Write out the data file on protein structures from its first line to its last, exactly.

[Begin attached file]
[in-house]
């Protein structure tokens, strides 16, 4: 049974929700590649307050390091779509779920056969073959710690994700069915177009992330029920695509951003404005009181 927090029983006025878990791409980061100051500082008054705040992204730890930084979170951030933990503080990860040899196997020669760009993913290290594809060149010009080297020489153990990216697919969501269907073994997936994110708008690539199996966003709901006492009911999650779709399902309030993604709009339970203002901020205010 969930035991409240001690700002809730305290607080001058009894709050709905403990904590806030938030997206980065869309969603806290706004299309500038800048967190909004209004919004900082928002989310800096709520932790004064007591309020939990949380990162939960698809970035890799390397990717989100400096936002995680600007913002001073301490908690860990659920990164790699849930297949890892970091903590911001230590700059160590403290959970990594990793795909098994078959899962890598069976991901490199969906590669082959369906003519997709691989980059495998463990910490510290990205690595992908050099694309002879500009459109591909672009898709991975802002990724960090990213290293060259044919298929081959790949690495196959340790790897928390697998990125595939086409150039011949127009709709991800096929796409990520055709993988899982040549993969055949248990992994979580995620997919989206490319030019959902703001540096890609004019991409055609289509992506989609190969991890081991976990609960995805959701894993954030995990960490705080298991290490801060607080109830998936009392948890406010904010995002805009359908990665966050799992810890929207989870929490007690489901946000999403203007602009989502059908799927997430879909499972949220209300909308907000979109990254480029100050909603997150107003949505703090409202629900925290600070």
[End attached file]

[in-house]
């Protein structure tokens, strides 16, 4: 049974929700590649307050390091779509779920056969073959710690994700069915177009992330029920695509951003404005009181 927090029983006025878990791409980061100051500082008054705040992204730890930084979170951030933990503080990860040899196997020669760009993913290290594809060149010009080297020489153990990216697919969501269907073994997936994110708008690539199996966003709901006492009911999650779709399902309030993604709009339970203002901020205010 969930035991409240001690700002809730305290607080001058009894709050709905403990904590806030938030997206980065869309969603806290706004299309500038800048967190909004209004919004900082928002989310800096709520932790004064007591309020939990949380990162939960698809970035890799390397990717989100400096936002995680600007913002001073301490908690860990659920990164790699849930297949890892970091903590911001230590700059160590403290959970990594990793795909098994078959899962890598069976991901490199969906590669082959369906003519997709691989980059495998463990910490510290990205690595992908050099694309002879500009459109591909672009898709991975802002990724960090990213290293060259044919298929081959790949690495196959340790790897928390697998990125595939086409150039011949127009709709991800096929796409990520055709993988899982040549993969055949248990992994979580995620997919989206490319030019959902703001540096890609004019991409055609289509992506989609190969991890081991976990609960995805959701894993954030995990960490705080298991290490801060607080109830998936009392948890406010904010995002805009359908990665966050799992810890929207989870929490007690489901946000999403203007602009989502059908799927997430879909499972949220209300909308907000979109990254480029100050909603997150107003949505703090409202629900925290600070």